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Trump’s Victory Sparks Protest Across US

Republican Donald Trump’s surprise U.S. presidential election win, sparked spontaneous protests across many cities on Wednesday, with marchers  blasting his stance on immigrants, Muslims and other groups.

In New York, thousands of protesters filled streets in midtown Manhattan as they made their way to Trump Tower, Trump’s gilded home on Fifth Avenue. Hundreds of others gathered at a Manhattan park and shouted “Not my president.”

In downtown Chicago, an estimated 1,800 people gathered outside the Trump International Hotel and Tower, chanting phrases like “No Trump! No KKK! No racist USA.”

Chicago police closed roads in the area, impeding the demonstrators’ path. There were no immediate reports of arrests or violence there.

“I’m just really terrified about what is happening in this country,” said 22-year-old Adriana Rizzo in Chicago, who was holding a sign that read: “Enjoy your rights while you can.”

In Seattle, a gunman opened fire following an argument and wounded five people, one man critically, not far from protests.

The police claimed the shooting was not  connected to the anti-Trump demonstrations but instead stemmed from a personal argument..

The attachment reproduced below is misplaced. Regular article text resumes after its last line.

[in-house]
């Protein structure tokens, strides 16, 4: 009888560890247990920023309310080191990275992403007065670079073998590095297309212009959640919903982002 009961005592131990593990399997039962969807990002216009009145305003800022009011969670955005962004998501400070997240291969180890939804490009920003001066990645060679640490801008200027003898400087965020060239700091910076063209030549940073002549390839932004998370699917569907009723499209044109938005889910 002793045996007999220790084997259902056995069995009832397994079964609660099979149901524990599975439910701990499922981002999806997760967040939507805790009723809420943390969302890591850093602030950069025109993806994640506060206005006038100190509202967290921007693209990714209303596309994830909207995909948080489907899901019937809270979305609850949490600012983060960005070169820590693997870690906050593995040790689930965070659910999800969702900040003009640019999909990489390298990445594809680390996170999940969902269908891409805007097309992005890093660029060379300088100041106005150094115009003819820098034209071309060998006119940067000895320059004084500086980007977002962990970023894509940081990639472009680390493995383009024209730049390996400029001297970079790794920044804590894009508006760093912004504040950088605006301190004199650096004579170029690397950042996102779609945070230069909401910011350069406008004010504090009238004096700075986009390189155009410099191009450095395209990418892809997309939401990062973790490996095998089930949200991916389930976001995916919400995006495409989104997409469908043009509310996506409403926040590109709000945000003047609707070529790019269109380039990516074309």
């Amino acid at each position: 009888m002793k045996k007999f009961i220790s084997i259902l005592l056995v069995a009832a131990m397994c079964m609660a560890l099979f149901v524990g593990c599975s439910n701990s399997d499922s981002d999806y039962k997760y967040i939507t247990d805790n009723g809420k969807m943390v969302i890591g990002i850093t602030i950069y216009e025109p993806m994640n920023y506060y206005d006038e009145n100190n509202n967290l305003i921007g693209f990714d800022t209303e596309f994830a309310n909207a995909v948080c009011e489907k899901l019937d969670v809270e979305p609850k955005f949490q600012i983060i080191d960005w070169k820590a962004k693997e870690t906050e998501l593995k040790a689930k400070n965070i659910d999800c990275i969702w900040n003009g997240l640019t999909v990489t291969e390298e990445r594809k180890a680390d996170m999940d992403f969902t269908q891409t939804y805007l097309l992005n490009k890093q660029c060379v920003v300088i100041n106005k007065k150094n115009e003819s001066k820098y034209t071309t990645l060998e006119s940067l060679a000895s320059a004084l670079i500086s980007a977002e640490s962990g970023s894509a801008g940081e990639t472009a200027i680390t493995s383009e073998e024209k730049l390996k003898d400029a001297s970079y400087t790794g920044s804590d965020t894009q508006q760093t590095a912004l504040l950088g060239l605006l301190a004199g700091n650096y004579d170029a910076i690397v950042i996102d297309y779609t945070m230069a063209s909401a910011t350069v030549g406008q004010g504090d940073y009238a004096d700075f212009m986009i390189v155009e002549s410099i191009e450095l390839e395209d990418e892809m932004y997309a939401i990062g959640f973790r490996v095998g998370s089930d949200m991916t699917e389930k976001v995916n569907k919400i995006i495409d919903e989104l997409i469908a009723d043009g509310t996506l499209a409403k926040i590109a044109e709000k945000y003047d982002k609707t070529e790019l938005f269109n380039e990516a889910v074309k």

“It appears that some type of argument took place. This individual began to walk away from the crowd, then turned and fired into the crowd,” said Robert Merner, assistant chief of the Seattle Police Department.

He said the suspect then fled from the area on foot and remained at large more than an hour later.

The most seriously injured victim, a man, was rushed to nearby Harborview Medical Center, where he was listed in critical condition on Wednesday night.

The other four victims, identified only as one woman and three men, all sustained non-life threatening wounds to their legs, police said.

Hundreds also gathered in Philadelphia, Boston and Portland, Oregon, on Wednesday evening, and organizers planned rallies in San Francisco, Los Angeles and Oakland, California.

In Austin, the Texas capital, about 400 people marched through the streets, police said.

A representative of the Trump campaign did not respond immediately to requests for comment on the protests. Trump said in his victory speech he would be president for all Americans, saying: “It is time for us to come together as one united people.”

Earlier this month, his campaign rejected the support of a Ku Klux Klan newspaper and said that “Mr. Trump and his campaign denounces hate in any form.”

Earlier on Wednesday, some 1,500 students and teachers rallied in the courtyard of Berkeley High School, in a San Francisco Bay Area city known for its liberal politics, before marching toward the campus of the University of California, Berkeley.

Hundreds of high school and college students also walked out in protest in Seattle, Phoenix, Los Angeles and three other Bay Area cities – Oakland, Richmond and El Cerrito.

A predominantly Latino group of about 300 high school students walked out of classes on Wednesday morning in Los Angeles and marched to the steps of City Hall, where they held a brief but boisterous rally.

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